This study did not identify an association between mobile media device use and other communication delays, including social and symbolic communication. Although the relationship between increased exposure to television and social-emotional delays has been described in young children,9 this relationship has not been investigated for exposure to mobile media device use specifically. A recent cross-sectional study described the association between parent-reported social-emotional problems in young children and the increased use of mobile media devices to calm them during daily routines.30 Longitudinal studies are needed to investigate the possibility of a bidirectional relationship between the use of mobile media and social-emotional development.29 The use of social and symbolic communication, including the use of gestures, predicts children's vocabulary skills at the age of 4 years.31 It is possible that the association between mobile media device use and expressive language could only be apparent in a specific age range. Although there are no longitudinal data available that examine mobile media device use and language delays, a previous study by Zimmerman et al.25 demonstrated a significant association between DVD/video exposure and language delays in 6-to-8-month-old children, but this association did not persist by age 17 to 24 months.
The strengths of this study include the large sample size from a diverse multiethnic population, which may improve the generalizability of our results. Importantly, we adjusted for potential confounders previously described in the literature such as non–mobile media use by the child, parents' mobile media device use, and child temperament.9 The adjustment for non–mobile media use by the child and parents' mobile media device use strengthened the association between mobile media device use and expressive speech delay. Child temperament may affect communication outcomes. Infants with more positive affect have reported better expressive language development.17,19 Temperament might also influence mobile media device use; infants with lower self-regulation had increased media viewing at the age of 2 years.18
One of the main limitations of our study is that we were unable to identify the content of the mobile media device, the types of activities children were in engaging in when they used their mobile media devices, and/or parents' and caregivers' interaction with their children during this time. By asking parents about the amount of time their children “played” on a mobile media device, we could have underestimated our prevalence of any mobile media device “use” (e.g., passively watching videos on a mobile media device might not have been included in parents' answer). In the recent policy statement by the American Academy of Pediatrics, families who want to introduce digital media are advised to use digital media together with their child and to choose high-quality applications.9 This information may be useful in developing effective mobile media interventions for families. Our results need to be interpreted with caution; causal associations cannot be inferred due to the cross-sectional nature of the design. There were fairly wide confidence intervals around the associations, indicating imprecision in the estimates. Outcomes were also based on a validated parent-reported screening tool for communication delay, however, not on a definitive diagnosis of expressive speech delay. Parent-reported measures may be subject to recall or social desirability bias, particularly around screen media exposure. The TARGet Kids! cohort predominantly comprised relatively high-income families, and these findings may not be the same in low-income populations. In addition, our ethics board did not approve of collecting demographic information from parents who refused to participate in TARGet Kids!, so selection bias cannot be ruled out.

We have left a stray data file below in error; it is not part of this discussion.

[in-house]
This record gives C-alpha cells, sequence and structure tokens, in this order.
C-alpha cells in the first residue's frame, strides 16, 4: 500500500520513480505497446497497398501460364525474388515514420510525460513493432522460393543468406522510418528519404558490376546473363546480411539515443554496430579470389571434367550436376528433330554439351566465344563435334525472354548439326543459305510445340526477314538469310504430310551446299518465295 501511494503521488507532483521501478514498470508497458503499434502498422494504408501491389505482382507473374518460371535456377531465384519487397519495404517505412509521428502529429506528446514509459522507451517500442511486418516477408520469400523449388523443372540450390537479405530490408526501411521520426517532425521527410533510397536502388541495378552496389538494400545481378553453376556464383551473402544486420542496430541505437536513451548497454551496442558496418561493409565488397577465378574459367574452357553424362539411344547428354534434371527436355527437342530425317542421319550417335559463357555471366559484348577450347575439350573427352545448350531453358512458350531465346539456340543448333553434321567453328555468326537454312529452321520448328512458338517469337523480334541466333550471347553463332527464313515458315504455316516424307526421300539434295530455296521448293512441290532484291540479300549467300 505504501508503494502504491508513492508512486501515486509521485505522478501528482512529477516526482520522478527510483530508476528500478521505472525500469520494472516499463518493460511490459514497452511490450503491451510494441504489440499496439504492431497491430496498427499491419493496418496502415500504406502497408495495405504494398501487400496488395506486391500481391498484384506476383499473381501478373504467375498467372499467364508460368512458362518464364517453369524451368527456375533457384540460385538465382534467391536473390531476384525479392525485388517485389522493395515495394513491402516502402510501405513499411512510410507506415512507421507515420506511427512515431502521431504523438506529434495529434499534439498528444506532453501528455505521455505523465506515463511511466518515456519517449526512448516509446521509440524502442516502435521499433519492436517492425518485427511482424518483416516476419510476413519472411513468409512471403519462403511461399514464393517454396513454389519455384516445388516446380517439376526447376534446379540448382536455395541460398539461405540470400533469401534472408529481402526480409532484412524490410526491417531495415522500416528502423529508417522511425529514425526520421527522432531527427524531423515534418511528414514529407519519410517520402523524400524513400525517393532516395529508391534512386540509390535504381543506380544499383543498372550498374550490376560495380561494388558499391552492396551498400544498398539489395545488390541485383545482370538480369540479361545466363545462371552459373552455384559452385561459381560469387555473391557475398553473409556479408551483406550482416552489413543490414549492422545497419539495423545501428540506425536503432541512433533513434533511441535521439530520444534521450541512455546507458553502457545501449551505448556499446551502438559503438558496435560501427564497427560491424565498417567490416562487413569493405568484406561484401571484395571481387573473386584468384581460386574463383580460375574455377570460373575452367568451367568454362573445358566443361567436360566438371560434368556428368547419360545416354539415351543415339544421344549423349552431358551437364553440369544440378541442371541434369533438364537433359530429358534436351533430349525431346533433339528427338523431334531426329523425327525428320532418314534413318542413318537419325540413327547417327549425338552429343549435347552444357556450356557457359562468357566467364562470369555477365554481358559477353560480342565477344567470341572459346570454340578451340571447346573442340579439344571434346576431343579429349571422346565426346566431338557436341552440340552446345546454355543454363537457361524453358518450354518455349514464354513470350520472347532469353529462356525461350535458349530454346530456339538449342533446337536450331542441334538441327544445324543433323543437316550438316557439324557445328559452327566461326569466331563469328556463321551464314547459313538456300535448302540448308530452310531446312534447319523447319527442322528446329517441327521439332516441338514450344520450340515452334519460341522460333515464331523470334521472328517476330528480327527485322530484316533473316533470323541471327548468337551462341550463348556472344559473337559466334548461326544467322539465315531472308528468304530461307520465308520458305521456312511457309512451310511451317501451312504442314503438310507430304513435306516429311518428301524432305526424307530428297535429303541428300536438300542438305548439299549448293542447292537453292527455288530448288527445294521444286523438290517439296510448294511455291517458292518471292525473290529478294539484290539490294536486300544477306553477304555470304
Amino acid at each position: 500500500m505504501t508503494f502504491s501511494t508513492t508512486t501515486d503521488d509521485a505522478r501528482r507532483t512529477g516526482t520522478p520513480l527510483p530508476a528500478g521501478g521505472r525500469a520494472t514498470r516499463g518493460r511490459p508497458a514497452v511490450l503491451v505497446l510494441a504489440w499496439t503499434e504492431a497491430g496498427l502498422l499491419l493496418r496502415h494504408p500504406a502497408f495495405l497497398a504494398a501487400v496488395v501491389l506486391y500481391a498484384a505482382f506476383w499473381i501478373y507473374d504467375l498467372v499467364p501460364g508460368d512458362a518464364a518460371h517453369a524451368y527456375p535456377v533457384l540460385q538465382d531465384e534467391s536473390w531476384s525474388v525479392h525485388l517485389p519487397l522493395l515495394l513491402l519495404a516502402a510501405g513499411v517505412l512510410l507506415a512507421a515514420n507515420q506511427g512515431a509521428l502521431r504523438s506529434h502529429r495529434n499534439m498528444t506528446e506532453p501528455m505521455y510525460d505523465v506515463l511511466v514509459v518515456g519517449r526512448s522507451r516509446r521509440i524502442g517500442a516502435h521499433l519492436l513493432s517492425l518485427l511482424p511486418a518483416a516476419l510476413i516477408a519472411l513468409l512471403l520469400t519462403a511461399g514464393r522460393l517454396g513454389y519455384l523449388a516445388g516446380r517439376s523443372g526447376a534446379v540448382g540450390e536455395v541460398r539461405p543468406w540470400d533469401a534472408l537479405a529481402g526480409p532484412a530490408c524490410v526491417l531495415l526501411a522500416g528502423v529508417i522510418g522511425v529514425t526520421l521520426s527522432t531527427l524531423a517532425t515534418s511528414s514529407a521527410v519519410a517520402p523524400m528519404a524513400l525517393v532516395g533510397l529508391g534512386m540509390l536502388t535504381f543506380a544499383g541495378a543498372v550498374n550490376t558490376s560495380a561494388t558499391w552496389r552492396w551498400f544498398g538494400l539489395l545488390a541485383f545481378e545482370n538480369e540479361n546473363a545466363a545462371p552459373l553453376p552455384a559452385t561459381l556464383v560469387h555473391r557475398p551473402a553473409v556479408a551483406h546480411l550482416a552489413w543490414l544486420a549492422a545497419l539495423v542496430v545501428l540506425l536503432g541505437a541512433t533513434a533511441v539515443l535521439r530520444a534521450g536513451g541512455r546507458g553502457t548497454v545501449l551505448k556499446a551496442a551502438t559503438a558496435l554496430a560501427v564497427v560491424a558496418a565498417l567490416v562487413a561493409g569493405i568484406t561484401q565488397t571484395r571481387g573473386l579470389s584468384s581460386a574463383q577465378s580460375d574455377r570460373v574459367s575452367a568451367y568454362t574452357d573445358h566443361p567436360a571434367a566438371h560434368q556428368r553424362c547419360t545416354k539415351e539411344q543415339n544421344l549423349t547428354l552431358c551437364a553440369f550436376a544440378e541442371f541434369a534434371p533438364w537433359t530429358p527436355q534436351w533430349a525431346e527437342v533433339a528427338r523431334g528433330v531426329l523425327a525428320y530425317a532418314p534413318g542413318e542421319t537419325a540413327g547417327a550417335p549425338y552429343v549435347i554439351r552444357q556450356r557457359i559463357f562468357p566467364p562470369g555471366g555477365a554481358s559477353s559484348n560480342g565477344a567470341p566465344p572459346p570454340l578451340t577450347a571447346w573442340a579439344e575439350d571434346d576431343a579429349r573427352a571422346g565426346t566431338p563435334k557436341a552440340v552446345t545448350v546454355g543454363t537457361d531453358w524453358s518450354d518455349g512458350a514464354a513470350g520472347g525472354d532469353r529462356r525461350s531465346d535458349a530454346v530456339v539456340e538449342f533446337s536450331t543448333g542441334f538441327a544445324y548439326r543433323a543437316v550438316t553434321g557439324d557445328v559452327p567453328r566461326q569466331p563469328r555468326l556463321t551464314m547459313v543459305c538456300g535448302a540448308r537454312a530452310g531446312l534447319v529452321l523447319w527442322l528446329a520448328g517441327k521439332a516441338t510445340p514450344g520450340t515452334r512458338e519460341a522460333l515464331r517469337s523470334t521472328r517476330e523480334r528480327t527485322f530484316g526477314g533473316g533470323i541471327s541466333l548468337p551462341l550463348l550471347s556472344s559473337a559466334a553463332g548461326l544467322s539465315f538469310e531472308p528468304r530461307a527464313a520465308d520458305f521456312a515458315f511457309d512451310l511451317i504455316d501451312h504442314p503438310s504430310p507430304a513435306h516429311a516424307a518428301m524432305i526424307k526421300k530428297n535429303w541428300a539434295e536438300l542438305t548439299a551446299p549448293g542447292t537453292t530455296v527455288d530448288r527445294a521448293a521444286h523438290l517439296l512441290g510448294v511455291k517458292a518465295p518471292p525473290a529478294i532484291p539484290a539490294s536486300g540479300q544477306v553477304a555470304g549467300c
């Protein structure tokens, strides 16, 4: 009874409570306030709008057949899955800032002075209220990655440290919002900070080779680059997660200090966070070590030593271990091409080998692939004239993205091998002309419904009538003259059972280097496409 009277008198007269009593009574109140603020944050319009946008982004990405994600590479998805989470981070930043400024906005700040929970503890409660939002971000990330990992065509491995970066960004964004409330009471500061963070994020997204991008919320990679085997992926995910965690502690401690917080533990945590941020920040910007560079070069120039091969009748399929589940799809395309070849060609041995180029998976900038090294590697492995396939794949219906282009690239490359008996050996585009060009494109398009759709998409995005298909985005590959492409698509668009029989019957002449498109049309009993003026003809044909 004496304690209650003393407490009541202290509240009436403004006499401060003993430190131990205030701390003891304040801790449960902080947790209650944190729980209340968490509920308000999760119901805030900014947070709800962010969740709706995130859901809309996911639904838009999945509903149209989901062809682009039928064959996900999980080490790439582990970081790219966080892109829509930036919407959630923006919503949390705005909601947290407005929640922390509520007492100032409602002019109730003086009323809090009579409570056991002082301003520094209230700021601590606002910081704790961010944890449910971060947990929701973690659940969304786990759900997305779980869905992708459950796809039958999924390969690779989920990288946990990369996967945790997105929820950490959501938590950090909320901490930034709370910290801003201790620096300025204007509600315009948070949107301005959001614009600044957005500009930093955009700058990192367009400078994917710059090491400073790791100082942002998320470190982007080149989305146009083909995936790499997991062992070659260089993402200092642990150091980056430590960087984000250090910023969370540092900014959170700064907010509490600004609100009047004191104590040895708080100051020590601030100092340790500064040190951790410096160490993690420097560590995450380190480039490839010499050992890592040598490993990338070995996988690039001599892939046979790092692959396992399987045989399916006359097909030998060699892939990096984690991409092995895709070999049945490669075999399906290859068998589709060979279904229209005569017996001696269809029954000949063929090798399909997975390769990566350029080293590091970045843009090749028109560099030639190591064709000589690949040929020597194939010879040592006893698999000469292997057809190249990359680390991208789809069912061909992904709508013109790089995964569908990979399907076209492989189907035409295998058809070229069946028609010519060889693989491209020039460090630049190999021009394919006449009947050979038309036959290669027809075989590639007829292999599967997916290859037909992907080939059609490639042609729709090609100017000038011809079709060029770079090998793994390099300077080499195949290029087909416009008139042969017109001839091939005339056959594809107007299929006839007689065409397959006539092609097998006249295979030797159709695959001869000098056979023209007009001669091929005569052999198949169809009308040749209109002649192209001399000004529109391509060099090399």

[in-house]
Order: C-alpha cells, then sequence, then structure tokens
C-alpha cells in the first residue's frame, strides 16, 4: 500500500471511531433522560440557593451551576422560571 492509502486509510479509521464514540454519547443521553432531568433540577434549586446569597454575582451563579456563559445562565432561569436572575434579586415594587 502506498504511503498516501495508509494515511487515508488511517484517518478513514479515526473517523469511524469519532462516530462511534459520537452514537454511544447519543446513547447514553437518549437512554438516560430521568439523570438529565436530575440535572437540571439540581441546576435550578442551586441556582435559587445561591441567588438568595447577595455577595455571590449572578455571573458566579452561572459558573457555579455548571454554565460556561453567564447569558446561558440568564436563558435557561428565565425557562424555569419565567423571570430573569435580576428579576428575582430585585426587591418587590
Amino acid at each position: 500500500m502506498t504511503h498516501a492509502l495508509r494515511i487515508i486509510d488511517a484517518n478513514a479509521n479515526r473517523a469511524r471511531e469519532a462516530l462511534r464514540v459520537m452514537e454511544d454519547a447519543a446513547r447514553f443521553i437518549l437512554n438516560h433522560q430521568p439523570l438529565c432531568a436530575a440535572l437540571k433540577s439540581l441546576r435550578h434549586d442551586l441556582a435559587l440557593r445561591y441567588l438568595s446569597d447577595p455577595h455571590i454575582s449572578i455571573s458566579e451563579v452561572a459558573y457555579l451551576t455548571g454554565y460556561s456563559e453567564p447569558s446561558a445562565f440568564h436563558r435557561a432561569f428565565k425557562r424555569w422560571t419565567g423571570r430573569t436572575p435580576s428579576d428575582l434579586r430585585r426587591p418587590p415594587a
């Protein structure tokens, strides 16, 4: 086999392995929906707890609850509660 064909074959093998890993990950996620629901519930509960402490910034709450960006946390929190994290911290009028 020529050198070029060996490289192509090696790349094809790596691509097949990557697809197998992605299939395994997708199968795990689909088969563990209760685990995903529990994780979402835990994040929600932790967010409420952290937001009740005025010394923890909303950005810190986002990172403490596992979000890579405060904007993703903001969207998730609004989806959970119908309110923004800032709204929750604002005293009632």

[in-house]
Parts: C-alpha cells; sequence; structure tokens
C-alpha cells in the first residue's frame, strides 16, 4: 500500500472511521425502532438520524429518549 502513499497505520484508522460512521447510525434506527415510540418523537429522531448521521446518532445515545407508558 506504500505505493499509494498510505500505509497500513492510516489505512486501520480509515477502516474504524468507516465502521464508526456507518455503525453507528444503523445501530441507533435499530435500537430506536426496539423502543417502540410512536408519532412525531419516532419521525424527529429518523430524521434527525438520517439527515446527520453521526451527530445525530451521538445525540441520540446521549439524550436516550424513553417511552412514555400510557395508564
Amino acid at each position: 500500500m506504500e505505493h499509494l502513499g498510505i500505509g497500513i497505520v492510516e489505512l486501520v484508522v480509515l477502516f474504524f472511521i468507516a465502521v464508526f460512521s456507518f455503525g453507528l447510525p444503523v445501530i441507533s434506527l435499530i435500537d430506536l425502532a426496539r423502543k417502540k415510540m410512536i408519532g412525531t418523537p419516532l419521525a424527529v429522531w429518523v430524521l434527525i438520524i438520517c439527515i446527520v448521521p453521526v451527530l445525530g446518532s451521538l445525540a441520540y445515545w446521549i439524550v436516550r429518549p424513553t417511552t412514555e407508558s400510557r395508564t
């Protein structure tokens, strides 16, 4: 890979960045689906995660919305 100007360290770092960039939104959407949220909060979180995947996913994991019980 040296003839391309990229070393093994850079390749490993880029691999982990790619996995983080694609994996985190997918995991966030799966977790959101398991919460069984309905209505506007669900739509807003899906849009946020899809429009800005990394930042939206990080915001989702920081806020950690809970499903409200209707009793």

Our study demonstrated a significant association between mobile media device use and parent-reported expressive speech delay in young children. To further explore mechanisms to explain the association between mobile media device use and expressive speech delay, future studies examining the use of mobile media devices in young children should include the type and content of activities young children are engaging in and the time spent together with parents on mobile media devices and longer-term definitive communication outcomes in early childhood.
1. Christakis DA, Gilkerson J, Richards J, et al. Audible television and decreased adult words, infant vocalizations, and conversational turns. Arch Pediatr Adolesc Med. 2009;163:554–558.
2. Courage ML, Howe ML. To watch or not to watch: infants and toddlers in a brave new electronic world. Dev Rev. 2010;30:101–115.